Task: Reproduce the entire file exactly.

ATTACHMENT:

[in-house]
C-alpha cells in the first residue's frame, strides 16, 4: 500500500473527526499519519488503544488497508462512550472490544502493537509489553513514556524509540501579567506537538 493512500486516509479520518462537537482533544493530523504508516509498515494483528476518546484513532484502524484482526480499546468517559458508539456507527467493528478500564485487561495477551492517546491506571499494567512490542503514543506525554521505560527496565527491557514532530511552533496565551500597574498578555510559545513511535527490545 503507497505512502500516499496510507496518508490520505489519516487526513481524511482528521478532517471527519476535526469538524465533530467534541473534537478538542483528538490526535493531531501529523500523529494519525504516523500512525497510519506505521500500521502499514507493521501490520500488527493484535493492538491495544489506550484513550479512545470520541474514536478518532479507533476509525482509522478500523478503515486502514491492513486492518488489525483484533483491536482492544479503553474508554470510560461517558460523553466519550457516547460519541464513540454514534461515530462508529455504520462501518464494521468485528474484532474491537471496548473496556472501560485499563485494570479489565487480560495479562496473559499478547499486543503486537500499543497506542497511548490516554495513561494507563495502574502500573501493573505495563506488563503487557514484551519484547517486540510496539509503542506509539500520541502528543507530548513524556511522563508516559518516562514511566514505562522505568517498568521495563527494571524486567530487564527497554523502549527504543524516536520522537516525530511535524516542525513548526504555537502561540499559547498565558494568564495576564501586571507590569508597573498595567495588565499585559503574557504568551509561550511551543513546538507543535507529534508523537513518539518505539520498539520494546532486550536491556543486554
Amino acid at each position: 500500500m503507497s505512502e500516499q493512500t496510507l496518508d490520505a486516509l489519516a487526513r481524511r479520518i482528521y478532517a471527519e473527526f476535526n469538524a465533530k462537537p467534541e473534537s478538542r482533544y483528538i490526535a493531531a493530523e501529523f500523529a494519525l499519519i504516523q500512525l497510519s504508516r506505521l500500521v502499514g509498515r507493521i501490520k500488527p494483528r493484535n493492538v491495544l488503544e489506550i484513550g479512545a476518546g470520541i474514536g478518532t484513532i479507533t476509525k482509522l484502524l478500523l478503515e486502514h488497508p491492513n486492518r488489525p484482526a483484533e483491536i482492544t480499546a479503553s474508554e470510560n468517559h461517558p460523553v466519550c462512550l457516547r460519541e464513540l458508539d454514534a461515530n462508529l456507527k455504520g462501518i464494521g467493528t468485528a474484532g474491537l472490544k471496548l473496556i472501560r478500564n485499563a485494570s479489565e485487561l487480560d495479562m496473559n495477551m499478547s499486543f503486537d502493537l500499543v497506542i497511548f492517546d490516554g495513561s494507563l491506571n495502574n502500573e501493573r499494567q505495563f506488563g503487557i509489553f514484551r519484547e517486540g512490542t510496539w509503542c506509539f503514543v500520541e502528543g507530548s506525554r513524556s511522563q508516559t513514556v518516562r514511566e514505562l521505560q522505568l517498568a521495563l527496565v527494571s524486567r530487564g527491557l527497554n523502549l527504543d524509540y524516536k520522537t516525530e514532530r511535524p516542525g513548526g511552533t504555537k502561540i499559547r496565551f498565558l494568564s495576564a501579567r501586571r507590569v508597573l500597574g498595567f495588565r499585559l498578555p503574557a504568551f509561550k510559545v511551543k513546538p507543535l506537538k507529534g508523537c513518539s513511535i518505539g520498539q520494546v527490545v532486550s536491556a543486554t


[in-house]
C-alpha cells in the first residue's frame, strides 16, 4: 500500500473527526499519519488503544488497508462512550472490544502493537509489553513514556524509540501579567506537538 493512500486516509479520518462537537482533544493530523504508516509498515494483528476518546484513532484502524484482526480499546468517559458508539456507527467493528478500564485487561495477551492517546491506571499494567512490542503514543506525554521505560527496565527491557514532530511552533496565551500597574498578555510559545513511535527490545 503507497505512502500516499496510507496518508490520505489519516487526513481524511482528521478532517471527519476535526469538524465533530467534541473534537478538542483528538490526535493531531501529523500523529494519525504516523500512525497510519506505521500500521502499514507493521501490520500488527493484535493492538491495544489506550484513550479512545470520541474514536478518532479507533476509525482509522478500523478503515486502514491492513486492518488489525483484533483491536482492544479503553474508554470510560461517558460523553466519550457516547460519541464513540454514534461515530462508529455504520462501518464494521468485528474484532474491537471496548473496556472501560485499563485494570479489565487480560495479562496473559499478547499486543503486537500499543497506542497511548490516554495513561494507563495502574502500573501493573505495563506488563503487557514484551519484547517486540510496539509503542506509539500520541502528543507530548513524556511522563508516559518516562514511566514505562522505568517498568521495563527494571524486567530487564527497554523502549527504543524516536520522537516525530511535524516542525513548526504555537502561540499559547498565558494568564495576564501586571507590569508597573498595567495588565499585559503574557504568551509561550511551543513546538507543535507529534508523537513518539518505539520498539520494546532486550536491556543486554
Amino acid at each position: 500500500m503507497s505512502e500516499q493512500t496510507l496518508d490520505a486516509l489519516a487526513r481524511r479520518i482528521y478532517a471527519e473527526f476535526n469538524a465533530k462537537p467534541e473534537s478538542r482533544y483528538i490526535a493531531a493530523e501529523f500523529a494519525l499519519i504516523q500512525l497510519s504508516r506505521l500500521v502499514g509498515r507493521i501490520k500488527p494483528r493484535n493492538v491495544l488503544e489506550i484513550g479512545a476518546g470520541i474514536g478518532t484513532i479507533t476509525k482509522l484502524l478500523l478503515e486502514h488497508p491492513n486492518r488489525p484482526a483484533e483491536i482492544t480499546a479503553s474508554e470510560n468517559h461517558p460523553v466519550c462512550l457516547r460519541e464513540l458508539d454514534a461515530n462508529l456507527k455504520g462501518i464494521g467493528t468485528a474484532g474491537l472490544k471496548l473496556i472501560r478500564n485499563a485494570s479489565e485487561l487480560d495479562m496473559n495477551m499478547s499486543f503486537d502493537l500499543v497506542i497511548f492517546d490516554g495513561s494507563l491506571n495502574n502500573e501493573r499494567q505495563f506488563g503487557i509489553f514484551r519484547e517486540g512490542t510496539w509503542c506509539f503514543v500520541e502528543g507530548s506525554r513524556s511522563q508516559t513514556v518516562r514511566e514505562l521505560q522505568l517498568a521495563l527496565v527494571s524486567r530487564g527491557l527497554n523502549l527504543d524509540y524516536k520522537t516525530e514532530r511535524p516542525g513548526g511552533t504555537k502561540i499559547r496565551f498565558l494568564s495576564a501579567r501586571r507590569v508597573l500597574g498595567f495588565r499585559l498578555p503574557a504568551f509561550k510559545v511551543k513546538p507543535l506537538k507529534g508523537c513518539s513511535i518505539g520498539q520494546v527490545v532486550s536491556a543486554t